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2.8 Validate Service Tickets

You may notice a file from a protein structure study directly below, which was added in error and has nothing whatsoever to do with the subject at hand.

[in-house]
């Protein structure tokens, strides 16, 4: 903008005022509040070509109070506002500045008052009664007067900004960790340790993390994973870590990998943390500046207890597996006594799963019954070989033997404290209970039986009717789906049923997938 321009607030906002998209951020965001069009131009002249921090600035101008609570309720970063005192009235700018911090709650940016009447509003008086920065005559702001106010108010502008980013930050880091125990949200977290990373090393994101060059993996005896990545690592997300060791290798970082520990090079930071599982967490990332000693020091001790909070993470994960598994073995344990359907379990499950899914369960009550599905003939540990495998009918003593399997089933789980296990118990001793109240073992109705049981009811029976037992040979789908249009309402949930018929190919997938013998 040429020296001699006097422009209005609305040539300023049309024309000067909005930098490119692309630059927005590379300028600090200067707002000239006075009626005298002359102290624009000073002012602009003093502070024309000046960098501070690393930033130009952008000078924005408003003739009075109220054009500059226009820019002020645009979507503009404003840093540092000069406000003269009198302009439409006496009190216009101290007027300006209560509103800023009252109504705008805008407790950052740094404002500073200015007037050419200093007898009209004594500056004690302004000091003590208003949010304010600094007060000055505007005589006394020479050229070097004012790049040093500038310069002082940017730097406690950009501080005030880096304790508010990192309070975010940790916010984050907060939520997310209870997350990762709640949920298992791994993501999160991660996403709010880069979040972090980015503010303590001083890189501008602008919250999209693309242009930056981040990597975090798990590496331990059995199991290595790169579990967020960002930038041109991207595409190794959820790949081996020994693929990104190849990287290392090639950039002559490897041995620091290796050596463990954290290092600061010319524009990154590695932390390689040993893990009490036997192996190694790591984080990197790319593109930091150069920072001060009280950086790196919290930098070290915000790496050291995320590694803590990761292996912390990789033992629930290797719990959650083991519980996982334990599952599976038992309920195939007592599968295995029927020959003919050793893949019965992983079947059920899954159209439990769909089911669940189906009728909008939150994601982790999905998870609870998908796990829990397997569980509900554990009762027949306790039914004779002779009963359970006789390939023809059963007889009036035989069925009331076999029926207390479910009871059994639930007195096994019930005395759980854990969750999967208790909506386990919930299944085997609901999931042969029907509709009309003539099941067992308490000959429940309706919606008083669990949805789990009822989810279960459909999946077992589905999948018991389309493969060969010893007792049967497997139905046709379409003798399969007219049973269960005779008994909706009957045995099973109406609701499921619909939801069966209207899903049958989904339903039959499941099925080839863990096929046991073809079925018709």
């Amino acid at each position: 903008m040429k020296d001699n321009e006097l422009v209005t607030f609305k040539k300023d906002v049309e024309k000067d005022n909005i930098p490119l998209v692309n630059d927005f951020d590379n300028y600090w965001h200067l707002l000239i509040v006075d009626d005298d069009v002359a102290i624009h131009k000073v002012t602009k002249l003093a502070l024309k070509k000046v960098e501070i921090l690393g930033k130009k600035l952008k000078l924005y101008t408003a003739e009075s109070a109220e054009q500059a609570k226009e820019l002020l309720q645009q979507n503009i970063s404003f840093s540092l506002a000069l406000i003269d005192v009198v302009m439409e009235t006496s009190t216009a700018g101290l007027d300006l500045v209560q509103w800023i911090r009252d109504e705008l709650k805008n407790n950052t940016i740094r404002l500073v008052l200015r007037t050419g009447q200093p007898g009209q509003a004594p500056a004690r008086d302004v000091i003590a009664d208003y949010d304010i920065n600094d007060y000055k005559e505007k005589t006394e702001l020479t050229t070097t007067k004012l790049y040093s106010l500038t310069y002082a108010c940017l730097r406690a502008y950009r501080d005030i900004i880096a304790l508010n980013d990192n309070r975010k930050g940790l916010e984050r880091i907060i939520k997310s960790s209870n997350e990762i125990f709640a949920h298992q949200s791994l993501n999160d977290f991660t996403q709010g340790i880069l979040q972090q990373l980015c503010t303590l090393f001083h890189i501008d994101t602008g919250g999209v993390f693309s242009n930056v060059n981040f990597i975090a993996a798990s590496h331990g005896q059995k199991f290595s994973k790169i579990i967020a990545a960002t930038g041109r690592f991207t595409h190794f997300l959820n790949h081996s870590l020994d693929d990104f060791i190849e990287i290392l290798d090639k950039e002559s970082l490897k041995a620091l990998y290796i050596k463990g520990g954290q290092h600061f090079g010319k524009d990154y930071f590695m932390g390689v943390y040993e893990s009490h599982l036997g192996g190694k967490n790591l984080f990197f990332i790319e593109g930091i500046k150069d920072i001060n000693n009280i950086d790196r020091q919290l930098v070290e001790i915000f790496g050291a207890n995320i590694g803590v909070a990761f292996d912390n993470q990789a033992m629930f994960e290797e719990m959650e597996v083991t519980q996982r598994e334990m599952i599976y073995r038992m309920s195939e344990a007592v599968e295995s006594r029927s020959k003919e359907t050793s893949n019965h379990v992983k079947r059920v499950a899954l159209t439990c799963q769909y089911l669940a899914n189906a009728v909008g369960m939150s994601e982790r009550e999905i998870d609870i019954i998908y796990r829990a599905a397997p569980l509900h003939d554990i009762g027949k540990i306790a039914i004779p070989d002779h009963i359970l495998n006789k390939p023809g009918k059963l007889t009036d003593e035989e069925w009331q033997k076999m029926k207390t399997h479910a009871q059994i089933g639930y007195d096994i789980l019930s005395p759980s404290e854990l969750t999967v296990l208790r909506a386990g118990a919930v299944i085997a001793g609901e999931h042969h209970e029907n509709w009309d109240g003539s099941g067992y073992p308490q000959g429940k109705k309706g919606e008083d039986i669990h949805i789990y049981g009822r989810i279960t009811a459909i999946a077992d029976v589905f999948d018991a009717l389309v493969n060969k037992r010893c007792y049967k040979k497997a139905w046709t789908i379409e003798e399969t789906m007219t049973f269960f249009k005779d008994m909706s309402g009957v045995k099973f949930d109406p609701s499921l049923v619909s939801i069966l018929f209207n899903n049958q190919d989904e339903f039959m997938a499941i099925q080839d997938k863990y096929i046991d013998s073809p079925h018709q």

Let's continue on with the specification. In the diagram that you see here, we have loads of different data that we have already covered. Namely the service parameter, then the data that concerns the lock in procedure, such as the username, the password and login ticket. Then the ticket granting ticket is also taken care of, as well as the service ticket right down below. The next step is to use the service ticket to validate the service. So the service ticket should be associated with this particular service. Let's say for example that you use this ticket to validate a different service. That shouldn't be valid as well. This will work as a tuple that wont work one without the other. At the end, we will generate an XML content but that will be for another lesson. That specifically concerns the presentation of that data. Not exactly its manipulation or operation. We do, however, need to establish a relationship between the service and the service ticket. We're going to cover the service validate method here. We're going to create a new service that will validate the service ticket against a service. In our editor, we're going to create a new test called validate test. This will handle the specific case of trying to validate a service. Let me paste a set of tests so that we can study them. As you can see, these are two very simple tests, but they will allow us to cover the most successful case of a validation process. As you can see, we have a service variable, a user, which will be spawned via the helper that we have here, the test_helper. The service_ticket will be a new service ticket, which gets the service and the user. The reason for this is, as I've mentioned before, we need to counter the service ticket with the service URL. If we have the same service ticket for multiple apps that wouldn't be good. It would compromise security. Also, we need to establish a relationship between the service ticket and the user, because when validating the service ticket successfully, we will need to retrieve the information about the user. Where is the information stored? Well, through the ticket granting ticket. When we perform a successful login, we create that ticket granting ticket with information on the user, which is essential to connect all of these. Well, at the end of it all, we'll just create a new validate service. It takes the service argument and the service ticket's name. We'll call the validate service. And at the end, we'll assert that the status is okay and also that it retrieves the user. Okay, let's run the tests right away. You will see that the validate class isn't there. Well let's take care of that right away. Under lib > api > services, we'll create that validate class and open it up right away. We're also gonna go to the api.rb file and include that service. Switch this with the validate. Save. Now let's go back to the validate file and create the validate class. It is going to be under the Api, double colon, Services module for name spacing purposes, and also let's take the chance to create the call method and the initialize method. Okay. Now let's run the test again. And you will see that spawn_service_ticket doesn't exist. Well, that's easy to fix. Let's go to the test_helper and create a new helper method. Very similar to the ticket granting ticket. We'll create that as well. So, spawn_service_ticket, which takes a name, which will be nil. And user, which will also be nil. In fact, let's just omit the name. We're just going to rely on the user. The name for the service ticket, let's replace that, will be something like ST-random. And then we're just going to call save and return it as a service ticket. Oh, I forgot about the actual service parameter, which we need to pass, as well. So, let's go ahead and type that in. Service will be the contents of the service variable. And, that's a go. Let's run this again. And now we have a different error. You can see that service is not available as an attribute for the service ticket. Because this need only appeared now because of validation purposes, we are going to adapt our migrations in order to accommodate that service parameter. So we'll create a new string, which will be called service, and that's it. Remember that the service argument is not actually required, but we are assuming that the service parameter will always be there. Let's go ahead and remove the test database and migrate the changes. This is okay because we are using database cleaner, we are not actually doing any sort of live testing in the browser or anything. So this is okay. Now let's run the test again, most likely that error should disappear. Now this time we don't have the user reference for the service ticket. We should have predicted this but, let's just go with the flow. Create the user reference, like so. Migrate the changes again, okay. Now, let's run the test again. It seems that we still don't have that user attribute in the service ticket. However, notice how this has been called test_helper, in the spawn_service_method. Well, there's one thing that we should do. Let's go to the service_ticket class. Okay, now inside, we're gonna have a reference to the user as well the same way we did with the ticket granting ticket. Let's run the test again. And there you go. Now there's a different error. You can see in line three, in the initializer for the service, that we are not taking any arguments. Well, that was purposeful. We can see in the class that we indeed don't have anything. Let's see what we should do. The constructor for a the validate method expects a service name and a service ticket name. Let's do that. So, this will be the service and then the service_ticket_name. Let's initialize the class by typing in the respective instance variables. There you go. We can now save and run again. This time, we get two specific errors. One for the status, and another one for the user. Let's go ahead and define attr_reader methods for them, because we'll be needing those instance variables available. The status is just a control flag and a user will be necessary to render the XML content later in the course. Now, if I run the tests, you will see expectation failures. We expected an okay status and the user not to be nill. Okay, let's take care of what needs to be implemented in the call method. Let's try and find the service. So, if service_found, and this is a method I'm going to define here, privately. So, let's define that method really quick, service_found. And, basically, all this is going to do is find the ticket. So we'll use a where condition and the first record, really. Now, what should be going into the where condition, the where method? We have the service and the service_ticket_name. The two conditions must be met simultaneously, so we'll use those and the where condition at the same time. The name should be equal to the service_ticket_name and the service variable, or attribute, should be the contents of service. So, if the service is found, then we're going to say that the status is okay. And let's go ahead and run the test now. One of the tests is already working and it means that the service was indeed found. So let's assign this to a service_ticket variable, really quick. Because this will be necessary to establish a user instance variable which will be service_ticket.user. Since we have that reference from the active record relationships, this will be good to go. As you can see, all tests agree. This is very important because the validation process is mandatory as for the specification in the diagram that we saw at the beginning of the lesson. As you can see here, I don't believe there are anymore attributes that need to be taken care of. We have the service parameter being handled. The ticket granting cookie, the service ticket, which is going to be validated as well. We will need to render a specific XML content, but that's going to be for the next lesson.